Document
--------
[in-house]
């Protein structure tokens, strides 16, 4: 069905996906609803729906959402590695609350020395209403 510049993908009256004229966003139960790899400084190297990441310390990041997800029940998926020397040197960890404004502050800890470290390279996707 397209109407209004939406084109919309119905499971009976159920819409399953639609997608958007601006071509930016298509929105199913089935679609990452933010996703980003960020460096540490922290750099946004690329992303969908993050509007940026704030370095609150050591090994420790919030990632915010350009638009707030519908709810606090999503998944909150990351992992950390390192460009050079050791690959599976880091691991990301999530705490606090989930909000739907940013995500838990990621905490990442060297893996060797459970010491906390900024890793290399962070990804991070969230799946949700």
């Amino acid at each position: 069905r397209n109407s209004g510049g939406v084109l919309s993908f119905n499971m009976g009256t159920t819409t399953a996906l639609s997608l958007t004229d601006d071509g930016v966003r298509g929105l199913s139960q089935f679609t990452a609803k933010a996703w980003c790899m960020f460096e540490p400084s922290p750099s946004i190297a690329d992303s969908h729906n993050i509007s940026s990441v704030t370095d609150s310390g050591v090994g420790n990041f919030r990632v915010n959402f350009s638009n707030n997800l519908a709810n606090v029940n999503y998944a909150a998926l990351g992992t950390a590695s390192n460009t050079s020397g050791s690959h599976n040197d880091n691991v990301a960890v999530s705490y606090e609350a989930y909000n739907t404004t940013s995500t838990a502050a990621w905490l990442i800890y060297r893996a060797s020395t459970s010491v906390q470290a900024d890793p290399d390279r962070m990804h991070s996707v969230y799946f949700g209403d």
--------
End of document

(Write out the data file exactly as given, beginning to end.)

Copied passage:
[in-house]
């Protein structure tokens, strides 16, 4: 069905996906609803729906959402590695609350020395209403 510049993908009256004229966003139960790899400084190297990441310390990041997800029940998926020397040197960890404004502050800890470290390279996707 397209109407209004939406084109919309119905499971009976159920819409399953639609997608958007601006071509930016298509929105199913089935679609990452933010996703980003960020460096540490922290750099946004690329992303969908993050509007940026704030370095609150050591090994420790919030990632915010350009638009707030519908709810606090999503998944909150990351992992950390390192460009050079050791690959599976880091691991990301999530705490606090989930909000739907940013995500838990990621905490990442060297893996060797459970010491906390900024890793290399962070990804991070969230799946949700």
């Amino acid at each position: 069905r397209n109407s209004g510049g939406v084109l919309s993908f119905n499971m009976g009256t159920t819409t399953a996906l639609s997608l958007t004229d601006d071509g930016v966003r298509g929105l199913s139960q089935f679609t990452a609803k933010a996703w980003c790899m960020f460096e540490p400084s922290p750099s946004i190297a690329d992303s969908h729906n993050i509007s940026s990441v704030t370095d609150s310390g050591v090994g420790n990041f919030r990632v915010n959402f350009s638009n707030n997800l519908a709810n606090v029940n999503y998944a909150a998926l990351g992992t950390a590695s390192n460009t050079s020397g050791s690959h599976n040197d880091n691991v990301a960890v999530s705490y606090e609350a989930y909000n739907t404004t940013s995500t838990a502050a990621w905490l990442i800890y060297r893996a060797s020395t459970s010491v906390q470290a900024d890793p290399d390279r962070m990804h991070s996707v969230y799946f949700g209403d």